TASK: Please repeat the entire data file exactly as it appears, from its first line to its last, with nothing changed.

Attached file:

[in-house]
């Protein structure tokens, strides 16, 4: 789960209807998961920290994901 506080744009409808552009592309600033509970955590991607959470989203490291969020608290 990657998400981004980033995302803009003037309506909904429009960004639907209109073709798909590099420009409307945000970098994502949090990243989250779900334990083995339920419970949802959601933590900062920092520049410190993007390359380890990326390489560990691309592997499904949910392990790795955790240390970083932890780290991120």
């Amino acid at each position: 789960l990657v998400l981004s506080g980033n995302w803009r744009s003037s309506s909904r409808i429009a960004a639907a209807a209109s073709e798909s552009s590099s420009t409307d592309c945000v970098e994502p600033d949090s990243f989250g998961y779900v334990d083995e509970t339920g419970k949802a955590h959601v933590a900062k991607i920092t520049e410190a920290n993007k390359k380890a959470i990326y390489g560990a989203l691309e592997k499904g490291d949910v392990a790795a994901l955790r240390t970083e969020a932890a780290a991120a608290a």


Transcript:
[in-house]
């Protein structure tokens, strides 16, 4: 789960209807998961920290994901 506080744009409808552009592309600033509970955590991607959470989203490291969020608290 990657998400981004980033995302803009003037309506909904429009960004639907209109073709798909590099420009409307945000970098994502949090990243989250779900334990083995339920419970949802959601933590900062920092520049410190993007390359380890990326390489560990691309592997499904949910392990790795955790240390970083932890780290991120």
């Amino acid at each position: 789960l990657v998400l981004s506080g980033n995302w803009r744009s003037s309506s909904r409808i429009a960004a639907a209807a209109s073709e798909s552009s590099s420009t409307d592309c945000v970098e994502p600033d949090s990243f989250g998961y779900v334990d083995e509970t339920g419970k949802a955590h959601v933590a900062k991607i920092t520049e410190a920290n993007k390359k380890a959470i990326y390489g560990a989203l691309e592997k499904g490291d949910v392990a790795a994901l955790r240390t970083e969020a932890a780290a991120a608290a």